The color violet is connected to Jesus' cloak that he wore before his crucifixion.
During the penitential season of Lent, it has become a custom for priests of the Roman Rite to wear vestments of the color violet. This is a tradition that was gradually adopted, as initially priests only wore the color white.
In the ancient world the color violet (often called “purple” in the English language) was associated with royalty. As History.com explains, to make the color purple, “dye-makers had to crack open the snail’s shell, extract a purple-producing mucus and expose it to sunlight for a precise amount of time. It took as many as 250,000 mollusks to yield just one ounce of usable dye, but the result was a vibrant and long-lasting shade of purple.”
This resulted in kings, such as the Roman emperors, as well as the Persian king Cyrus, choosing the color purple to be their primary color of clothing.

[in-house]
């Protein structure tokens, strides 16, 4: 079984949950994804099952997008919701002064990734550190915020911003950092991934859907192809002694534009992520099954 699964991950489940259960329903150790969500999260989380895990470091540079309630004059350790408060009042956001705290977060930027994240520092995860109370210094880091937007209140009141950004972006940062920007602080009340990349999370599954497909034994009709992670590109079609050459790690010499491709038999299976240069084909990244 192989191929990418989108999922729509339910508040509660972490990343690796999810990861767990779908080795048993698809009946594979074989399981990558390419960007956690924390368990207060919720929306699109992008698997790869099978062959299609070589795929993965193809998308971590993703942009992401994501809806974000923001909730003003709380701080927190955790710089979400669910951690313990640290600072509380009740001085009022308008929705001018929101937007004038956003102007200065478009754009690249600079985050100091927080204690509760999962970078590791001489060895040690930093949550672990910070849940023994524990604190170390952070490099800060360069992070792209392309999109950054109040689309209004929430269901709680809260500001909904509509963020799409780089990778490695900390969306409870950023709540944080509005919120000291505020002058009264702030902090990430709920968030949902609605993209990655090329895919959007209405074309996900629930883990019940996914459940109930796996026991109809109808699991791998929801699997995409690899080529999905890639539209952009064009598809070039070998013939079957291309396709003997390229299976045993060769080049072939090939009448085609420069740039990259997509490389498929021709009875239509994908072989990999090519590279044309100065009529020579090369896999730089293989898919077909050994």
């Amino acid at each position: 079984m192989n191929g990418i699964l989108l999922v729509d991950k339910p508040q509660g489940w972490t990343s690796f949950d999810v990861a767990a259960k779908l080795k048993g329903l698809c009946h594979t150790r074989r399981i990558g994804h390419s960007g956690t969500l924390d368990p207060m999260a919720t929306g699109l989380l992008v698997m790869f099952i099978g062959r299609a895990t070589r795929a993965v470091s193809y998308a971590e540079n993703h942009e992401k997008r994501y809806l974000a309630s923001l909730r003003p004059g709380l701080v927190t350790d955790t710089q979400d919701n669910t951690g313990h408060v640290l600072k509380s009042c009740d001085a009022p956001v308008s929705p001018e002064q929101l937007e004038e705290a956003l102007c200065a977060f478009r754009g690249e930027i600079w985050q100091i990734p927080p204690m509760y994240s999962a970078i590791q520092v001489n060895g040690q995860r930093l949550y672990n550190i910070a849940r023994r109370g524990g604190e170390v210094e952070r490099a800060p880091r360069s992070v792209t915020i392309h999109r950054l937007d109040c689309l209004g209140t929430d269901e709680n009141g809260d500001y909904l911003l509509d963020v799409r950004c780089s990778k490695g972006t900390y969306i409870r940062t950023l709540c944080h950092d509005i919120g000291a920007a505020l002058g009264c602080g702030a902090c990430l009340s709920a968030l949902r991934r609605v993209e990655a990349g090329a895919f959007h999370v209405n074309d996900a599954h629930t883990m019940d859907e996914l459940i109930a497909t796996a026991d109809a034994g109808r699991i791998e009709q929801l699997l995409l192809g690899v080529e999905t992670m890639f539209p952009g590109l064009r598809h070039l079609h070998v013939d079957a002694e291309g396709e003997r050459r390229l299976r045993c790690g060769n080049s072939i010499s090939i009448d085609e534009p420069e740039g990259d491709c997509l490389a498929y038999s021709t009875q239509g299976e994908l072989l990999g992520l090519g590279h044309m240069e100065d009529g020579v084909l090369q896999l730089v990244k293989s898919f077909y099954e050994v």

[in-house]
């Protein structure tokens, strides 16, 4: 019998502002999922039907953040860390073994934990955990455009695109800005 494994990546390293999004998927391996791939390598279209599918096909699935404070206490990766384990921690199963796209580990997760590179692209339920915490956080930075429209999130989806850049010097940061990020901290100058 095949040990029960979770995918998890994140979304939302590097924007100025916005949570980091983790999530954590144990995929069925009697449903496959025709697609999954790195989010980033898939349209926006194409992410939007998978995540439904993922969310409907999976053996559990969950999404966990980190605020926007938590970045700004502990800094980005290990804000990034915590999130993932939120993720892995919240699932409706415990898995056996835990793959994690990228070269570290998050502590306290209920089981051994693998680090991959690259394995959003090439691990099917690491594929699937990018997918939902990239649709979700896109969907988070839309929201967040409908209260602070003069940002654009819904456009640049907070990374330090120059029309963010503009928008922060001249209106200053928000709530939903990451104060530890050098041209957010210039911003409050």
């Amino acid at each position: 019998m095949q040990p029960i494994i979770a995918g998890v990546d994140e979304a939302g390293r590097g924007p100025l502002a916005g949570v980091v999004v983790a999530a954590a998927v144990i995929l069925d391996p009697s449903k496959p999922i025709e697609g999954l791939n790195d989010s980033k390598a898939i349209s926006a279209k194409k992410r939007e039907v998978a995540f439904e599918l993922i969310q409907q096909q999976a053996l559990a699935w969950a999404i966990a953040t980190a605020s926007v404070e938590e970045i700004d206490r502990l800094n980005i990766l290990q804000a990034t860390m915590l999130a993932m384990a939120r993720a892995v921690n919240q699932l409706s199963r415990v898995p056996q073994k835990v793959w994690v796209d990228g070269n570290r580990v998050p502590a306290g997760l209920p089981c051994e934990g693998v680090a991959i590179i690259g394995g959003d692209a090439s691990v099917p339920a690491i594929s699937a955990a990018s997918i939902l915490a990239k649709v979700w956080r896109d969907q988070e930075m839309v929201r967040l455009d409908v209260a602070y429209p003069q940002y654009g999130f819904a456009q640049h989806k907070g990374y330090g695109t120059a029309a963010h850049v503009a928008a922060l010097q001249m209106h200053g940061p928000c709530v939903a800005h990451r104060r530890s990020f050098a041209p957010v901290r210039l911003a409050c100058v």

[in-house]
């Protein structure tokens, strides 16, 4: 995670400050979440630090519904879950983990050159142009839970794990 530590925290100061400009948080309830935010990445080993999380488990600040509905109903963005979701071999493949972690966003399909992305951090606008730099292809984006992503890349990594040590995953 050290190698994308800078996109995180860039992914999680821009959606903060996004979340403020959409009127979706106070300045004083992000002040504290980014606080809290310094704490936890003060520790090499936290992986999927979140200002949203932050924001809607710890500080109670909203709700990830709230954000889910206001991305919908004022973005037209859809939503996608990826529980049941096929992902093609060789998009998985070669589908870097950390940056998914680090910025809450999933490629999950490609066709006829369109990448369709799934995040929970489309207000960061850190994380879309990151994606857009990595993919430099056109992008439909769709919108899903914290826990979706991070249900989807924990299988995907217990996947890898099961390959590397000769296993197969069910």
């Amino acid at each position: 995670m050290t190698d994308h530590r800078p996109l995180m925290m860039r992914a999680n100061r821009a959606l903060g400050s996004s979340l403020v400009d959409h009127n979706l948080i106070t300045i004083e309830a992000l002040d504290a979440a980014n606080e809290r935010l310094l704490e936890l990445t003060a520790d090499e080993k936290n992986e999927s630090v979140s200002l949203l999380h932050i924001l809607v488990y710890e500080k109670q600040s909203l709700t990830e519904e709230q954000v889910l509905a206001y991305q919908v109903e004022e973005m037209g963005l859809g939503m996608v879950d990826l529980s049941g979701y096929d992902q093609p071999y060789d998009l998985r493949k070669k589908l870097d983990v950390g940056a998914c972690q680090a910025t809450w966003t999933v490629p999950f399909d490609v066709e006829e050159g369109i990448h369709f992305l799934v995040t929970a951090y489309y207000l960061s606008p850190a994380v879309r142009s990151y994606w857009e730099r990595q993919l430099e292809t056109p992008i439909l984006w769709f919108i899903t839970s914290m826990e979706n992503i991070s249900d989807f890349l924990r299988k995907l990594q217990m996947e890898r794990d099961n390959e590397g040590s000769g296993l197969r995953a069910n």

When the Roman soldiers mocked Jesus before his crucifixion, they “clothed him in a purple cloak, and plaiting a crown of thorns they put it on him” (Mark 15:17). Then Pilate showed Jesus to the crowd, saying, “what shall I do with the man whom you call the King of the Jews?” (Mark 15:12).
From this horrific scene, purple became associated with Jesus’ Passion and death. Christians then saw purple as a reminder of Jesus’ Passion, with the color itself a call to repentance for sin.
Over many centuries the color lost its connection to royalty and then became gradually more and more symbolic of penance and sorrow for sin.
Violet thus became a perfect color for the Lenten season, calling to mind Jesus’ passion, our call to repentance, and even the reality that Jesus is the true “King of kings” who rules over our hearts.
A visual guide to the liturgical colors seen at Mass
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